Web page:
The second temptation, based on the chronology of the temptation account of St. Luke, was when the devil showed Jesus the earthly riches, where the former promised to give them all to the latter if the devil was worshipped. This was not to be for Christ rebutted the devil: “You shall worship the Lord, your God, and Him alone you shall serve.” One example is that “to have power makes a person great”—the quasi-political Filipino idiom kapit-tuko (sa pwesto). This should not be for this is a temptation brought about by the devil. Back to the desert scene, the devil persuades Jesus to abandon the mission His Father has given Him: To save mankind by His death.
The third temptation was when the devil ordered Jesus to fall down from the parapet of the Temple (I should say “ordered” here for the devil has put Him to the test), and this time, the devil used the Scriptures against Him. The trick here is that He would be honored instead of the Father who sent Him. But in a great voice, and true to His mission for He wants the Father to be honored, the Lord replied, “Be gone, Satan! You shall not put the Lord, your God, to the test!” Two saints declared the same confession, which was cited among the many saints who also professed our faith that God should be the One glorified: Saint John the Baptist and Saint Ignatius of Loyola. The former was informed by his follower that his Cousin was baptizing more people than him, and with exuberance he said, “I must decrease; HE MUST INCREASE….” The latter, who was the founder of the Society of Jesus, made this as his banner statement, and therefore the motto of the Jesuits: Ad Majorem Dei Gloriam—For the greater glory of God. (Additional examples would be presented at the reaction)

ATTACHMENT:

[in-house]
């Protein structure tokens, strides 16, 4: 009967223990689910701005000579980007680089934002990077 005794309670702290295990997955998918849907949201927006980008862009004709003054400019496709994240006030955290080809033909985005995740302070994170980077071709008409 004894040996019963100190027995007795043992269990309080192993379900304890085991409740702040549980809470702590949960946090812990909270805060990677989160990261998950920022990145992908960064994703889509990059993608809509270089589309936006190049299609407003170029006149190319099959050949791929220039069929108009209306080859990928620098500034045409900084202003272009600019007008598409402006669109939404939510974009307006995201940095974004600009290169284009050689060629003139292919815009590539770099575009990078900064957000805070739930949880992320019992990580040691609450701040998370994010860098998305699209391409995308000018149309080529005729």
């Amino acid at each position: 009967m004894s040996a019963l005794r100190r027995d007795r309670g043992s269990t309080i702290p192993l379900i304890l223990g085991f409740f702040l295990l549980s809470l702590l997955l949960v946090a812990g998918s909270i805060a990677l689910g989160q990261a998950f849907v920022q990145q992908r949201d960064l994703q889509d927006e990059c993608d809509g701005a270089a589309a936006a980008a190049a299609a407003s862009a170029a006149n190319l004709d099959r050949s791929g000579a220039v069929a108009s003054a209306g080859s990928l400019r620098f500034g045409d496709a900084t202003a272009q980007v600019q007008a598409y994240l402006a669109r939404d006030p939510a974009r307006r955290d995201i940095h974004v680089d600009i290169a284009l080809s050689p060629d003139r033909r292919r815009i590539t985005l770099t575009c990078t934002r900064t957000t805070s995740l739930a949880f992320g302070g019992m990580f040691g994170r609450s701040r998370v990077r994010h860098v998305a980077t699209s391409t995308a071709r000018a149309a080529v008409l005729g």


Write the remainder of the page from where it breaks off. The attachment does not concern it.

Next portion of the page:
Like Jesus, we will also be triumphant against temptation and sin if we remember three things when we get into it: